Firstly, and as noted by several reviews around the web, there are instances where you will shoot someone — with like a gun — and the victim will not even flinch. This is strange as I have it on good authority that such an action normally results in some kind of harm being enacted. I think it goes beyond simply not triggering an animation as the receiver of the bullet can still take several more hits afterward before succumbing to the wounds that bullets normally inflict. It would appear that the hit is just not detected at all. This is exasperating in the extreme, especially when the assailant you are shooting is repaying the favour; except that his bullets actually cause you a great deal of grief.

Secondly, and less critical, is that in one particular mission your opponents and other generic office workers develop a severe case of verbal diarrhoea. Every security guard on the level will constantly yell such memorable phrases as:

  • “I need some backup!”
  • “There’s the intruder!”
  • “Go! Go! Go!”;

while the terrified Tokyo office workers (whom happen to all be female) scream snippets of Japanese panic in a continuous cycle of whimpering annoyance, even long after they have fled the area of torment. Being in Japanese I cannot interpret what they are saying, but I would not be surprised if it were something along the lines of: “Why can’t I stop whimpering!”. It almost incites you to turn the sound off and miss out on the rest of the audio the game has to offer which is, in contrast, deafeningly good.

In the end though, it all boils down to one question: is it better than Rare‘s masterpiece Goldeneye? Eurocom: You are getting very close.

At a RRP of AUD$69.95, this game is a steal. At the price I stumbled upon it for (AUD$38) — it is positively grand-theft.

Final Fight One – Gameboy Advance

When gamers of my vintage turn maudlin and talk about the good old days when a large portion of video games involved players taking the role of some protagonist who subsequently goes on a rampage of kicking the living snot out of hoards of nameless thugs, they invariably speak about titles such as Double Dragon, Streets of Rage, Golden Axe and Final Fight. Readers — the good old days are back.

I had been eying off the GBA edition of Final Fight — titled imaginatively as Final Fight One — for some time. The only aspect of the game which prevented be from authorising the expenditure on it was the fact that it cost AUD$50. While this price represents the absolute most I am prepared to expend for any GBA game, it is still significantly higher than what I am willing to spend for a port of a thirteen year old arcade game — regardless of the fact that I consider it to be the pinnacle of the entire beat-’em-up genre.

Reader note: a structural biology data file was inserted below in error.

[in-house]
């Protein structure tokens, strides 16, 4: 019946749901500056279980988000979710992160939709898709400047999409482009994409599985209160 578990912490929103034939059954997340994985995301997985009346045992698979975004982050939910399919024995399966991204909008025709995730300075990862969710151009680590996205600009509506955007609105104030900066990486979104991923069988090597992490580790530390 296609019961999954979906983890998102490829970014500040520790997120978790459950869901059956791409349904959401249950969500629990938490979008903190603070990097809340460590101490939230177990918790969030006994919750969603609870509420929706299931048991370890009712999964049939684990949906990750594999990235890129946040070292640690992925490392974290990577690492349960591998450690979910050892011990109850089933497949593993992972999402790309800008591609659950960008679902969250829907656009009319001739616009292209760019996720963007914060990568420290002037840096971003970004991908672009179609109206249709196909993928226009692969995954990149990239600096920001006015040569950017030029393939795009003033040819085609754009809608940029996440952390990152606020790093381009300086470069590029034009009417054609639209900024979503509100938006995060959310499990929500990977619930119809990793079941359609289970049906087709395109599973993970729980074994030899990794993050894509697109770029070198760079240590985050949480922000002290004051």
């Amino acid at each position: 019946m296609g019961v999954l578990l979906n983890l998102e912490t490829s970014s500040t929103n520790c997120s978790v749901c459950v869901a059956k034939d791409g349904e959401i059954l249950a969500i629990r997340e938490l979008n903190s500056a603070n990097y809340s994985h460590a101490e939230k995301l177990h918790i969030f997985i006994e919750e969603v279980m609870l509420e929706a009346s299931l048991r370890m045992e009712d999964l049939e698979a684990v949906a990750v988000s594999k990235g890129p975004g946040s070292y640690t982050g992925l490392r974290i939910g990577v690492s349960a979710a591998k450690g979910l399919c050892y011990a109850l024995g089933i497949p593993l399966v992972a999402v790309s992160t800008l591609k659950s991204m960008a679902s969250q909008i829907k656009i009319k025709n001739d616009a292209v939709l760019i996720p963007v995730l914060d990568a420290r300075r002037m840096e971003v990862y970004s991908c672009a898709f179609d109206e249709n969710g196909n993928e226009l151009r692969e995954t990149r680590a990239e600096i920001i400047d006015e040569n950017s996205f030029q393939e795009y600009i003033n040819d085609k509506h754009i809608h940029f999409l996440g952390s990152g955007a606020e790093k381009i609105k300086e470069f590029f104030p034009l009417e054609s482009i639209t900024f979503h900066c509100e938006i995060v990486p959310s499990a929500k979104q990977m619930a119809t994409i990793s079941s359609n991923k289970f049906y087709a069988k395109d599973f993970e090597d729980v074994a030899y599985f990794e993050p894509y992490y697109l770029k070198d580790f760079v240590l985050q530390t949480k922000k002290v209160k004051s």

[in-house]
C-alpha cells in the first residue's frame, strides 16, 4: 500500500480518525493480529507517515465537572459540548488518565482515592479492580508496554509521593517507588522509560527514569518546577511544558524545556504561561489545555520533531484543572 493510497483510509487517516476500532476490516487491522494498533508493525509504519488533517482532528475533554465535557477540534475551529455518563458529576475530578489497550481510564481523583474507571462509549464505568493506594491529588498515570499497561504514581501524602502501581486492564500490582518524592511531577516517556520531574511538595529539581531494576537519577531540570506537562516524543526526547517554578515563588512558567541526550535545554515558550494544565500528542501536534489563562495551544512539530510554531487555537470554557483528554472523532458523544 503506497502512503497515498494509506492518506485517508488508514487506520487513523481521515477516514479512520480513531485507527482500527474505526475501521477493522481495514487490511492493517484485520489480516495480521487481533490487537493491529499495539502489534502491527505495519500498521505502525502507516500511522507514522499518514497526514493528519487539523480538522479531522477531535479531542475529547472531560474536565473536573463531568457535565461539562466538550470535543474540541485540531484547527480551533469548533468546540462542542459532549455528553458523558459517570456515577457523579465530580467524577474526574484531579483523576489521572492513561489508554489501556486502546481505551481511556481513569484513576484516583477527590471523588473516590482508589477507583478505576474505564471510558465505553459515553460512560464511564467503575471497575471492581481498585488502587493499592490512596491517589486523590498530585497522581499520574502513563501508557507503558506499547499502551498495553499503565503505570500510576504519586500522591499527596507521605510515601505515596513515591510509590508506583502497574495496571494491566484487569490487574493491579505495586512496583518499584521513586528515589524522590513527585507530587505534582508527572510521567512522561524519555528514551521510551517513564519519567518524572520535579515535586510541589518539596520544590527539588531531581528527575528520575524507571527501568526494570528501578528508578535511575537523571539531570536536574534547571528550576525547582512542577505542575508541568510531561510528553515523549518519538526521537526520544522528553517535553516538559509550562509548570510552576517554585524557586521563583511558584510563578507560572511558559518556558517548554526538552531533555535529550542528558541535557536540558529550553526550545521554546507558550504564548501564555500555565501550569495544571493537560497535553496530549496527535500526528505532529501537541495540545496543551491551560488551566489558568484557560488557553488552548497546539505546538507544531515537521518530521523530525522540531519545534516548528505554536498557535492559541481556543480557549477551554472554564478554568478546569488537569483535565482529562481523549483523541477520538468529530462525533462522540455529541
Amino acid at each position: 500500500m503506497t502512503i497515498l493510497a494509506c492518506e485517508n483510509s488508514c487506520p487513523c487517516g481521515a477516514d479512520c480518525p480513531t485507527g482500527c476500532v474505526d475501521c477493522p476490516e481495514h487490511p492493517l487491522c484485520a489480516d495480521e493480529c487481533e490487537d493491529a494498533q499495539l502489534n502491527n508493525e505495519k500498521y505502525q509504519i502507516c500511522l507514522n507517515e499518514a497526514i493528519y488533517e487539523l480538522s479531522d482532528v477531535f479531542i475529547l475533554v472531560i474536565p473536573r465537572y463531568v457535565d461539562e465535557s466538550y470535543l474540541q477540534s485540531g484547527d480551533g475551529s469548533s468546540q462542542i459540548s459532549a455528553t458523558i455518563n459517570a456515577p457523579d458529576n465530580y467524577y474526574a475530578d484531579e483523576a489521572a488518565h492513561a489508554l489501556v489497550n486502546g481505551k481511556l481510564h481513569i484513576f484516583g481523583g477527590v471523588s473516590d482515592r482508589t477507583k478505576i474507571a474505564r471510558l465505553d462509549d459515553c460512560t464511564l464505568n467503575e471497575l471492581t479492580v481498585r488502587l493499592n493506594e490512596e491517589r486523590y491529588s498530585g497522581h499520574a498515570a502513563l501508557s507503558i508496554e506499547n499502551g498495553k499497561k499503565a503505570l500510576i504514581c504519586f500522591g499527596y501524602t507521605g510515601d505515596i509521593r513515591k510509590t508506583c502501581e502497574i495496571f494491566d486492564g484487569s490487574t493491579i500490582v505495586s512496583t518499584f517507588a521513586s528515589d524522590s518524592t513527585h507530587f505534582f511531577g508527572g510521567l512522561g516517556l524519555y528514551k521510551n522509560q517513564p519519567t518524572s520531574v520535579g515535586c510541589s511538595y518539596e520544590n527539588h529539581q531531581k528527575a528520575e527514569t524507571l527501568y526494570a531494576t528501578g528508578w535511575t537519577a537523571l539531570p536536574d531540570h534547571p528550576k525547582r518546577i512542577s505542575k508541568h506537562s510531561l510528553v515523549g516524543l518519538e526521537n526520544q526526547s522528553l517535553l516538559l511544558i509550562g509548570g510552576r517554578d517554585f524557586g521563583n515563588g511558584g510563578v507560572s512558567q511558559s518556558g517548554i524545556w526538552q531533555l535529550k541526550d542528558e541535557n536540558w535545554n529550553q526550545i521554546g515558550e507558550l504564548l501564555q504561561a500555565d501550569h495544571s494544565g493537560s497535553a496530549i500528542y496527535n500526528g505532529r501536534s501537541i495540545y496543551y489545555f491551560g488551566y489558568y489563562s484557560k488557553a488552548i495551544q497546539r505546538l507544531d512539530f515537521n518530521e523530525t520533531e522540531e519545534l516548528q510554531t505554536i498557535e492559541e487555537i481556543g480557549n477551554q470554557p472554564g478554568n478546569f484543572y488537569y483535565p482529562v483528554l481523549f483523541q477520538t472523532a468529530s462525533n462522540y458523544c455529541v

For those of you who may not have any recollection of this game or have not had the privilege of playing it, Final Fight is a side-scrolling beat-’em-up from Capcom. The “story” line involves the mayor’s daughter being kidnapped by a mad gang who act under the quite appropriate and non-cliché moniker of “Mad Gear”. Mad Gear’s motive for committing this heinous act is to try and sway the mayor to let them have full reign of the city’s criminal activities without intervention; for which they will also generously enhance the mayor’s salary and not harm his attractive daughter.

Naturally Jessica’s boyfriend — Cody — and his colleague — Guy — are both skilled hand-to-hand combatants while the Mayor — Mike Haggar — is a 6′ 6″ tall, champion street-fighter who weighs a very mayoral 297 lbs.. Please do not try to extol how unrealistic this is; I will not have a bar of it — there are similar precedents in actuality.

The main reason behind my affection for this game is it’s unparalleled pick-up-and-play qualities combined with numerous named opponents (even if there are twenty punks all named “Bred” who, in turn, all look strikingly similar) and meaty, bone-jarring hits. It may also be because I can count on my nose all of the video games where you, as the mayor of a city, can walk around the street, sans-shirt, dropping people on their heads.

The only quibble I have with the game is that the developers have changed parts of it slightly to be more, I guess, politically correct. During Mike Haggar’s conversation with the leader of Mad Gear in the original version he vents: “You sons of a …”; whereas in the GBA version its: “You fiend!”. Other parts have a more sanitized feel to them too. They have removed the acrobatic female punk “Poison” and replaced her with a male version called “Billy”. I guess it isn’t PC for the mayor to beat up a girl — even if she is trying to rip his scrotum off.

The original version also had an engaging exchange between Guy and Cody during the attract mode prologue. It went something similar to this:

Cody: “Jessica was kidnapped!”

Guy: “Jessica!?”

Cody: “My sweet heart since childhood.”

Guy: “The Mad Gears must pay! She’s my friend too. Count me in!”

This is probably the best writing I have ever seen in this genre; it makes you feel sympathetic towards Guy with his sudden bouts of amnesia. Alas, they have changed this dialogue in the portable version — it now actually makes sense. I can only hope that the final scene where Guy kicks Cody in the back of the head for no apparent reason before running off into the night, still remains.

Just a warning to you: if I see anyone on the street who look anything remotely like the villains “J” or “Two P” from this game, I will become extremely agitated; especially if you attempt to approach me from behind.

On a final note, I had a dream last night. In this dream I was playing a new X-COM game in the same style as UFO: Enemy Unknown. It was a very good dream.